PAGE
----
South Dakota: Drawdown of Francis Case Reservoir
Agency: Army Corps of Engineers
Criteria for Council Involvement:
- The project was initiated without consultation under Section 106 and the Council's regulations or adherence to an existing Programmatic Agreement with the Army Corps of Engineers for management of the Missouri River Mainstem Reservoirs (Criteria 2 and 3).
- The Yankton Sioux Tribe, which attaches religious and cultural importance to the White Swan Burial Grounds, requested that the Council become involved in consultation (Criterion 4).
In March, the Council notified the Omaha District of the Army Corps of Engineers (Corps) that it would review the 1999 drawdown of the Francis Case Reservoir to determine if its opportunity to comment on the project under Section 106 had been foreclosed.
The Corps’ response summarized events that led to the exposure and eventual reburial of human remains from the White Swan Burial Grounds, but offered no explanation for the agency’s failure to initiate Section 106 review prior to the drawdown of the reservoir. Nevertheless, the Corps maintained that “any discussion of a foreclosure situation is premature.” The question of whether the Corps has foreclosed the Council’s opportunity to comment will be explored at the June meeting of the Council.
In late January, the Yankton Sioux Tribe requested Council assistance with a Corps drawdown of the Francis Case Reservoir on the Missouri River in southern South Dakota. The lowering of the water level, conducted to provide water storage capacity for scheduled upstream releases from two hydropower generating plants, had exposed about 30 human burials and prehistoric artifacts from the White Swan Burial Grounds.
Tribal representatives described a gruesome scene where pieces of caskets, the outlines of additional graves, and parts of human burials were exposed and lying on the surface of the drawdown zone. Associated with St. Phillips Church, part of a community that had been inundated by construction of the reservoir in about 1951, the burial grounds had been in use from at least the 1830s.
Following exposure of the remains, in December 1999, the tribe obtained a temporary restraining order to prevent the Corps from raising the water level and to provide the tribe and the Corps an opportunity to address the situation. When no resolution could be reached, however, the court ruled that the Corps could proceed to refill the reservoir.
Before this took place, the tribe and the Corps removed some of the exposed remains. Others were left in place due to frozen ground conditions. Soon afterward, the burial ground was inundated, and the human remains that had been collected were reburied in a nearby plot provided by the Corps.
The Corps already knew that human remains were present at this location and were vulnerable to exposure from drawdowns of the reservoir. Human remains were exposed during a drawdown in 1966, and exposed burials were also discovered in 1990 and 1991. The Corps intends to draw the reservoir down again in September 2000. Unfortunately, the Corps has not yet consulted with the tribe, the South Dakota State Historic Preservation Officer (SHPO), or the Council to plan for potential exposures during this and other future drawdowns.
Neither the Council nor the SHPO were consulted by the Corps about the 1999 drawdown and the subsequent discovery of the human remains. After the fact, the Corps acknowledged that the reservoir drawdown was an undertaking for purposes of Section 106 but notified the SHPO that the Corps had determined that the cemetery was not eligible for listing in the National Register of Historic Places. The Corps did not provide any supporting documentation or justification for this finding.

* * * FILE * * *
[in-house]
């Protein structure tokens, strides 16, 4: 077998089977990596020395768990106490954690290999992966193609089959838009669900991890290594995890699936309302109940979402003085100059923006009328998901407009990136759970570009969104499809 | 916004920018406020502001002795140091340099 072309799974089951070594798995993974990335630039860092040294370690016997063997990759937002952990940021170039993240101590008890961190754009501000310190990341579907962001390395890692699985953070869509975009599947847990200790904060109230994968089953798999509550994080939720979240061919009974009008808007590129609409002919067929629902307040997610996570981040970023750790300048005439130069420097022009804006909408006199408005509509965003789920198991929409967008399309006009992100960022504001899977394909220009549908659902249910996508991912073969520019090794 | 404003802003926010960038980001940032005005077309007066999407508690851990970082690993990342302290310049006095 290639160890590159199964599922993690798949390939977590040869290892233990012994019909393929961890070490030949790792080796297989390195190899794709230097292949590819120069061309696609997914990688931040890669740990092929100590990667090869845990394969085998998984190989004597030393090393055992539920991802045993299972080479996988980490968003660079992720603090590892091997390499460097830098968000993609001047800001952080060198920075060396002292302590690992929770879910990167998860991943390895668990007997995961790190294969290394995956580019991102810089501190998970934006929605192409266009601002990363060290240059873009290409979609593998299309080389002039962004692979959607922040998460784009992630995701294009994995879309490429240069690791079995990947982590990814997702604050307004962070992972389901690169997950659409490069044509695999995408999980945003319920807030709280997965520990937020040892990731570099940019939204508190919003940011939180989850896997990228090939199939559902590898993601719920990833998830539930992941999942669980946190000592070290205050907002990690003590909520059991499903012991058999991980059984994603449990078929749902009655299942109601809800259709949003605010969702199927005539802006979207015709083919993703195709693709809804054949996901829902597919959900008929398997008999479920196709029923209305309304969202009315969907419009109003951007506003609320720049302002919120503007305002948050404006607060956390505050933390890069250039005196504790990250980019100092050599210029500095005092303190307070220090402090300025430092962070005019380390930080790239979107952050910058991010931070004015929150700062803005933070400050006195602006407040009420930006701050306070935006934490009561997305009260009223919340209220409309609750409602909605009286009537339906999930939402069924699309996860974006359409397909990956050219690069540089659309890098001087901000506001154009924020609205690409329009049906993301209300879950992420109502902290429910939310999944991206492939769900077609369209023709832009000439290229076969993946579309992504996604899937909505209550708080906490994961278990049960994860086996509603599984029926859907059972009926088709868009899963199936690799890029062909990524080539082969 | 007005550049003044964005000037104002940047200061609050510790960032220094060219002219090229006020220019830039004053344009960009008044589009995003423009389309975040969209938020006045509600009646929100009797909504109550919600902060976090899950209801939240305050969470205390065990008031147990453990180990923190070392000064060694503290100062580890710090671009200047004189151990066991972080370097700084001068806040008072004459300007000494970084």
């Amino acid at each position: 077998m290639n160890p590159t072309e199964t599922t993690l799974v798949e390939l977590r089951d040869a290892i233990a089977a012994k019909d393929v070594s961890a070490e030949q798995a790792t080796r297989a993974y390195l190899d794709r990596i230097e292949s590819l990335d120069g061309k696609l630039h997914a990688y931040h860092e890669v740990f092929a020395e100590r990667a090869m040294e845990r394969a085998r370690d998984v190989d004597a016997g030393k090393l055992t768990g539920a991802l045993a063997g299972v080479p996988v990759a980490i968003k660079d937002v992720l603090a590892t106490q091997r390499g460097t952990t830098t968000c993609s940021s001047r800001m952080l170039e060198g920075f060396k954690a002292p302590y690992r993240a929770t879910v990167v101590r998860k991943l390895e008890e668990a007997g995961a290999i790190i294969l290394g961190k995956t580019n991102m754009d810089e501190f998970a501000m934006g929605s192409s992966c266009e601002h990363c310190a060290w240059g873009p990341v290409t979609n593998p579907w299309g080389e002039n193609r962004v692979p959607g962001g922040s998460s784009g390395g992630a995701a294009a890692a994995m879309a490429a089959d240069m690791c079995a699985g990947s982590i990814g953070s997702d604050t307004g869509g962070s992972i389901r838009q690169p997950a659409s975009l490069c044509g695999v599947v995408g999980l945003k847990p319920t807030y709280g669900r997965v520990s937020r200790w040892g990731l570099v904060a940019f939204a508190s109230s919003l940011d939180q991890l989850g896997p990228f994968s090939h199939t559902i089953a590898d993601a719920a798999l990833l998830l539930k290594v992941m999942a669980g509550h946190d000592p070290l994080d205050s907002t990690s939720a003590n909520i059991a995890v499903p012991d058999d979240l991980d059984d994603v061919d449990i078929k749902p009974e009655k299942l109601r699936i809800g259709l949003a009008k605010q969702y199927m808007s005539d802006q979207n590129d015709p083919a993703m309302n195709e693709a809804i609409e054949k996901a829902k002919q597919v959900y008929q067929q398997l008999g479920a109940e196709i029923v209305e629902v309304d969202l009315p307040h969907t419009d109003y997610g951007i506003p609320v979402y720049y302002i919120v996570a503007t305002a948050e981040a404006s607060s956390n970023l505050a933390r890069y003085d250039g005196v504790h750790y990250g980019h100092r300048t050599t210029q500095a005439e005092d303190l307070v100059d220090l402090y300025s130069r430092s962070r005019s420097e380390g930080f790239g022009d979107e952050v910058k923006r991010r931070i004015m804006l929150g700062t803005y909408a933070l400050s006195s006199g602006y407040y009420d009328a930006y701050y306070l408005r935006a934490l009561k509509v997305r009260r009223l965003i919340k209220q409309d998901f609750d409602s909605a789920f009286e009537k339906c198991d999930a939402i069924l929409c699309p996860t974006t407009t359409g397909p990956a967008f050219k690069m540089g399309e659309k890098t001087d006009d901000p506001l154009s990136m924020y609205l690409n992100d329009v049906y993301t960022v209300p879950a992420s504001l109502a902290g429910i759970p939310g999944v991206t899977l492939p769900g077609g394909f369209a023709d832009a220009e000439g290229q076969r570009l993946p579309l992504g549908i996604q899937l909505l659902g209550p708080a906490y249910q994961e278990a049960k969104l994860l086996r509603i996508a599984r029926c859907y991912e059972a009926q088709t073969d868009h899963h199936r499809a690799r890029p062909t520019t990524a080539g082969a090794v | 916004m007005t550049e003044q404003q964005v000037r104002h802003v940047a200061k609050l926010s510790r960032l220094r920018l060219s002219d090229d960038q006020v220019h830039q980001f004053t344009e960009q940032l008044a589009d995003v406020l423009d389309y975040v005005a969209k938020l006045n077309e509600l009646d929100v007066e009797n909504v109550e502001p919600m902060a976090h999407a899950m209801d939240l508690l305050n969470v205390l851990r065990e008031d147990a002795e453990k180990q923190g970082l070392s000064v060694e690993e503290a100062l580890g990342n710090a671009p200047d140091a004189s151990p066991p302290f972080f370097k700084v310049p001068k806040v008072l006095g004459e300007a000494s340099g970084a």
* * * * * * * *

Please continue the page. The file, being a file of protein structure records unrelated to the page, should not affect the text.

The SHPO replied that insufficient information had been provided to reach a consensus determination of eligibility and requested additional documentation. The SHPO also advised the Corps to seek a decision from the Council as to whether the Council’s opportunity to comment had been foreclosed. As of this writing, the Corps has not responded to the SHPO’s request for information.
A complicating factor in this case is a 1994 Programmatic Agreement (PA) that addresses Corps management of historic properties at all six of the Missouri River Mainstem Reservoirs (including Francis Case Reservoir) in Montana, North Dakota, South Dakota, and Nebraska. The Corps apparently has not met the terms of the PA.
In the six years that the PA has been in effect, no Remedial Action Plans have been produced for properties being damaged or in imminent danger of damage from reservoir operations, and none of the required Historic Properties Management Plans have been developed. The Corps has informed Council staff that it lacks sufficient staff or funding to carry out the PA’s terms.
This case underscores the difficulties that the Council, SHPOs, and tribes have in working effectively with the Omaha District of the Corps. Had the terms of the 1994 PA been fulfilled, this situation would have been averted through a management plan developed in consultation with the tribe, the SHPO, and the Council. Instead, the Corps did not follow the PA’s terms and the Council’s regulations. Corps actions at Francis Case Reservoir exemplify the unmitigated damage that continues at numerous significant historic properties due to the Corps management of impounded waters within the six Missouri River Mainstem Reservoirs.
Staff contact: Alan Stanfill
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